Extraction to Extinction by David Howe

3.5 out of 5 stars

A copy of this was provided free of charge from the publisher in return for an honest review.

Almost everything that we use or consume started in the crust of our planet in some way or other, even plants and trees are dependent on the soil. Unlike the other species that inhabit the Earth, we have learnt how to seek out and extract the materials that we can use in all manner of different ways. And we have been doing this for the past ten thousand years.

What we have achieved is just staggering too. We have extracted the metals from rock to make weapons, tools, buildings and vehicles. Rocks have been ground up to make a new substance that is the foundation of all our roads and construction industry. It reminded me of a quote from a Bill Bryson book that said: you could stand me on a beach till the end of time and never would it occur to me to try to make it into windows. We have gone from a species that had almost no impact on the places that we lived.

A lot of people have made a lot of money from these material extractions from our planet, but this wealth generation has come at a great cost to the planet. Vast mines have caused and continue to cause pollution and destruction to the places they are located. Processing these materials has been a contributing factor to the build-up of greenhouse gases too that will be a problem in the very near future. It begs the question, what are we going to do when we have used everything up?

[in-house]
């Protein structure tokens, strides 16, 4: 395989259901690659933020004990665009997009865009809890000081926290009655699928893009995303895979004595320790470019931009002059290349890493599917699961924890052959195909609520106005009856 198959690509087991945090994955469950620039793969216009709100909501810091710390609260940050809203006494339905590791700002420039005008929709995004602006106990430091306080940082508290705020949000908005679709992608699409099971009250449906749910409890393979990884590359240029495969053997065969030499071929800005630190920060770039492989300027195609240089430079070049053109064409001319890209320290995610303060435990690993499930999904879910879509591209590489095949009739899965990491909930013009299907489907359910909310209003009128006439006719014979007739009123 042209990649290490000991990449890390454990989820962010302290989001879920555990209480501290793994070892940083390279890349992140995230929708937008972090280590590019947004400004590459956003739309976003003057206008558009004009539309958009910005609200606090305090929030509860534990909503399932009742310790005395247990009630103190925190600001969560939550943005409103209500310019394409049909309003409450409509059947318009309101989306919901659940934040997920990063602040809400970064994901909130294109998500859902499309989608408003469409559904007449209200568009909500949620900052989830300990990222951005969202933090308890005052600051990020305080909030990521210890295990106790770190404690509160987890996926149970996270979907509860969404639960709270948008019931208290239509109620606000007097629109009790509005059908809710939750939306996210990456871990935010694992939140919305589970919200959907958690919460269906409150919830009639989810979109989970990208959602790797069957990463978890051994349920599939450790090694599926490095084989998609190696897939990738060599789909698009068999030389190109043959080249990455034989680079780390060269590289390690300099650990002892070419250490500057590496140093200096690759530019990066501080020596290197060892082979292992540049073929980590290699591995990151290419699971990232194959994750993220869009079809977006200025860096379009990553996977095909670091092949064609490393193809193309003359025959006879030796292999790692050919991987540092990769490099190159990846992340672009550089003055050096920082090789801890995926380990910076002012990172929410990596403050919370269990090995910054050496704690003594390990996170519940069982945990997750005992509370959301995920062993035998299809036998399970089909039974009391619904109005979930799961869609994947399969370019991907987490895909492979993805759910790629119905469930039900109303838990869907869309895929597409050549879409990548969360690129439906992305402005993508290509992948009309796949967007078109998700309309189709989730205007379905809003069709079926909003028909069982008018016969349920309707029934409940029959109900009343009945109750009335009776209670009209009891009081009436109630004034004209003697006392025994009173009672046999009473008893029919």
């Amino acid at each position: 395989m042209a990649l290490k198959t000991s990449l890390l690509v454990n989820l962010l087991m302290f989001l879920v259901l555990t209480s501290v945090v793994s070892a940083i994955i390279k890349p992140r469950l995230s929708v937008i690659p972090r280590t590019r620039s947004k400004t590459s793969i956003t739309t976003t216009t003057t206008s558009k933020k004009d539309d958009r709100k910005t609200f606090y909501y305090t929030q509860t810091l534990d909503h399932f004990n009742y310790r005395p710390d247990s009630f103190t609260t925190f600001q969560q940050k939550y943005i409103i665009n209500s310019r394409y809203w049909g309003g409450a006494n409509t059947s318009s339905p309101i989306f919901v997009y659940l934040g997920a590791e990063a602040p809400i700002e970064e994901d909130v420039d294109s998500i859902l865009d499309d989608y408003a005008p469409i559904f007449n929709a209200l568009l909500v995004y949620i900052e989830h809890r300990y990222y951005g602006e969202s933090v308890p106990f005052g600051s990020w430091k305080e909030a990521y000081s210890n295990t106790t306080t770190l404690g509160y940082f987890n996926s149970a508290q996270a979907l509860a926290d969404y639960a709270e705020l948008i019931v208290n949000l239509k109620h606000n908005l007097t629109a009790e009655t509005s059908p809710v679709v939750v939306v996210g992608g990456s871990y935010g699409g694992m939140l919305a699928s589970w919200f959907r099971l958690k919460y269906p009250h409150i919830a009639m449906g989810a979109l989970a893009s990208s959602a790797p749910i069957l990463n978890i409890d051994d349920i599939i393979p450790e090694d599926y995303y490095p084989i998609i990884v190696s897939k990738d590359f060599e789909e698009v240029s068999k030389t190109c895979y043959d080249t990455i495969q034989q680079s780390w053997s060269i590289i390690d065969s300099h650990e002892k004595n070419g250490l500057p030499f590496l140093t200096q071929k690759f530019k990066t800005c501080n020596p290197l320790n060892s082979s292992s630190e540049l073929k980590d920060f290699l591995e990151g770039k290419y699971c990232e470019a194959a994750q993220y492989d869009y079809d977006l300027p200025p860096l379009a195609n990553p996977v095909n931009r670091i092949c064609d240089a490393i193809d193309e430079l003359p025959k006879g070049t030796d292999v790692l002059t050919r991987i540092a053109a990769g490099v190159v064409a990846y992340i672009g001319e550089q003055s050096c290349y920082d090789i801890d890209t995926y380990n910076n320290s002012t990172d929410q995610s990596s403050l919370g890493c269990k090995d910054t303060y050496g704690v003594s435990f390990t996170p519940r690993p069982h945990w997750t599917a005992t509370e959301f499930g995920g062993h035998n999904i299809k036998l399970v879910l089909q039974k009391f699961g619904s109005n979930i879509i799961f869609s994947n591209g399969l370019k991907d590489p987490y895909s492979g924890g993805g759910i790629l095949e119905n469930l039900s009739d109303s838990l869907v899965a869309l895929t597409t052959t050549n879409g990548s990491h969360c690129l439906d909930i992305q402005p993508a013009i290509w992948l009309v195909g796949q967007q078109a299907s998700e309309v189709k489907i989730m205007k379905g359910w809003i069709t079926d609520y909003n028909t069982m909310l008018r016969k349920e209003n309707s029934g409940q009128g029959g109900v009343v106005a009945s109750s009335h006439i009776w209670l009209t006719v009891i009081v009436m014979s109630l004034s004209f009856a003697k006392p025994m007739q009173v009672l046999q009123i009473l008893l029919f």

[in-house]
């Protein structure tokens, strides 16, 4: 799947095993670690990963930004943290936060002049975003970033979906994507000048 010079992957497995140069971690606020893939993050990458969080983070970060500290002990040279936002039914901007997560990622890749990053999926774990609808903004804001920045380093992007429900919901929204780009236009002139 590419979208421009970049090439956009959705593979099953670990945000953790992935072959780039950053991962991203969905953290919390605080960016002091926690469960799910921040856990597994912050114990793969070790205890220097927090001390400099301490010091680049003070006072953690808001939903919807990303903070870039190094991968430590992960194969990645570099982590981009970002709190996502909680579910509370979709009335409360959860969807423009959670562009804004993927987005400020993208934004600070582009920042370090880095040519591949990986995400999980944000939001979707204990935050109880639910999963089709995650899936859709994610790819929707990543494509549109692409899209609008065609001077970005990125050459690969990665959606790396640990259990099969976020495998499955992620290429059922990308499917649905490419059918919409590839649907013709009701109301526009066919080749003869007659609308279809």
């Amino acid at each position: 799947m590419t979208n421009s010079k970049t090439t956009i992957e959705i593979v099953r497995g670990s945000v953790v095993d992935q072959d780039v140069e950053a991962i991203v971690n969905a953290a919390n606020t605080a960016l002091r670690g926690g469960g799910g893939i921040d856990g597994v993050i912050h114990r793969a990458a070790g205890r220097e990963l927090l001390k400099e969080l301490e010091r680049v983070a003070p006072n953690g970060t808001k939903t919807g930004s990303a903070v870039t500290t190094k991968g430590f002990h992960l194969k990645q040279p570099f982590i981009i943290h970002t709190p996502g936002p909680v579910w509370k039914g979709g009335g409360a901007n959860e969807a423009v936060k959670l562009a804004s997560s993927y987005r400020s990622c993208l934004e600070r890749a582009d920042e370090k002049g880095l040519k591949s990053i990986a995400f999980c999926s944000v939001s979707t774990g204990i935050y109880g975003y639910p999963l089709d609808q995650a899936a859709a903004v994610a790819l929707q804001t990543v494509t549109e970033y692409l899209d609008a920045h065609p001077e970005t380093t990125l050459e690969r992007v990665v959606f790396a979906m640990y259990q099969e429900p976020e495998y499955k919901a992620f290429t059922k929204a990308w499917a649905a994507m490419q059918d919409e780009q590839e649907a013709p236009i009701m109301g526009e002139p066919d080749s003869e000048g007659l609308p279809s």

I thought that this was a clear and concise explanation of how we have used ingenuity and skills to find numerous ways of extracting minerals and metals from the planet. We extract billions of tons of materials from the Earth each year, so much so that we are becoming our own geological time. He clearly explains the flip side to this is the rise in carbon dioxide that is contributing to climate change as well as the environmental catastrophe of vast commercial extractions to local areas. Howe’s prose is crisp and very much to the point making this a good introduction to the way that we extract and use minerals in modern life. But it is also a warning that what we are doing may not be repairable now. I thought it was well worth reading.

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  1. Liz Dexter

    That does sound like a worthwhile and well-done book. You’re reading some good ones this month! I seem to be on a fiction “thing” at the moment, although just reviewed one (and a half) nonfiction titles today.

    • Paul

      It is a light touch book if that makes sense? It doesn’t read like a dry academic tome. My filter for bad books is much better than it used to be

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